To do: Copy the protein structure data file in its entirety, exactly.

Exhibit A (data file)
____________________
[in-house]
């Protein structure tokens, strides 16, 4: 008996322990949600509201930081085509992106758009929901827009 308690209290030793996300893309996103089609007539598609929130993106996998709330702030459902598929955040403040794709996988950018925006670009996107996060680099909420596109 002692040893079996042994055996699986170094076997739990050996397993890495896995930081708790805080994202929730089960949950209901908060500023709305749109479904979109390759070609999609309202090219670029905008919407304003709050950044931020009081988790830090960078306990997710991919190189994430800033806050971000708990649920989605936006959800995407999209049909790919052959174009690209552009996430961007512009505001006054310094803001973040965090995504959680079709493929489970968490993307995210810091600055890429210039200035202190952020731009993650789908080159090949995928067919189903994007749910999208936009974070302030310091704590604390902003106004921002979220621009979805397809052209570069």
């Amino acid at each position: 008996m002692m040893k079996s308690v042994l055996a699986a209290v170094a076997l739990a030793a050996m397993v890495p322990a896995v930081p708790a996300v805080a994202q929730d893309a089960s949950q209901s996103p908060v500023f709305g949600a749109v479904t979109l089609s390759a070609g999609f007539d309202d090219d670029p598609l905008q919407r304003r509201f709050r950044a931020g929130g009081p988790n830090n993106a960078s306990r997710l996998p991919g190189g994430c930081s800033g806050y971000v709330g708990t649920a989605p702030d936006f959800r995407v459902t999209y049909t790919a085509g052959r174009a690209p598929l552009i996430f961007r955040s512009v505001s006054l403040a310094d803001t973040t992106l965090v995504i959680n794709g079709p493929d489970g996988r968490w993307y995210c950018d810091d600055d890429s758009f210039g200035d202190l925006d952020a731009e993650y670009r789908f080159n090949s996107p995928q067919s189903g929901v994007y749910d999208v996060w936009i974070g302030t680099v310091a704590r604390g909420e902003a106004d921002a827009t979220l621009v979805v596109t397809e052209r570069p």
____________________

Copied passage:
[in-house]
């Protein structure tokens, strides 16, 4: 008996322990949600509201930081085509992106758009929901827009 308690209290030793996300893309996103089609007539598609929130993106996998709330702030459902598929955040403040794709996988950018925006670009996107996060680099909420596109 002692040893079996042994055996699986170094076997739990050996397993890495896995930081708790805080994202929730089960949950209901908060500023709305749109479904979109390759070609999609309202090219670029905008919407304003709050950044931020009081988790830090960078306990997710991919190189994430800033806050971000708990649920989605936006959800995407999209049909790919052959174009690209552009996430961007512009505001006054310094803001973040965090995504959680079709493929489970968490993307995210810091600055890429210039200035202190952020731009993650789908080159090949995928067919189903994007749910999208936009974070302030310091704590604390902003106004921002979220621009979805397809052209570069």
């Amino acid at each position: 008996m002692m040893k079996s308690v042994l055996a699986a209290v170094a076997l739990a030793a050996m397993v890495p322990a896995v930081p708790a996300v805080a994202q929730d893309a089960s949950q209901s996103p908060v500023f709305g949600a749109v479904t979109l089609s390759a070609g999609f007539d309202d090219d670029p598609l905008q919407r304003r509201f709050r950044a931020g929130g009081p988790n830090n993106a960078s306990r997710l996998p991919g190189g994430c930081s800033g806050y971000v709330g708990t649920a989605p702030d936006f959800r995407v459902t999209y049909t790919a085509g052959r174009a690209p598929l552009i996430f961007r955040s512009v505001s006054l403040a310094d803001t973040t992106l965090v995504i959680n794709g079709p493929d489970g996988r968490w993307y995210c950018d810091d600055d890429s758009f210039g200035d202190l925006d952020a731009e993650y670009r789908f080159n090949s996107p995928q067919s189903g929901v994007y749910d999208v996060w936009i974070g302030t680099v310091a704590r604390g909420e902003a106004d921002a827009t979220l621009v979805v596109t397809e052209r570069p």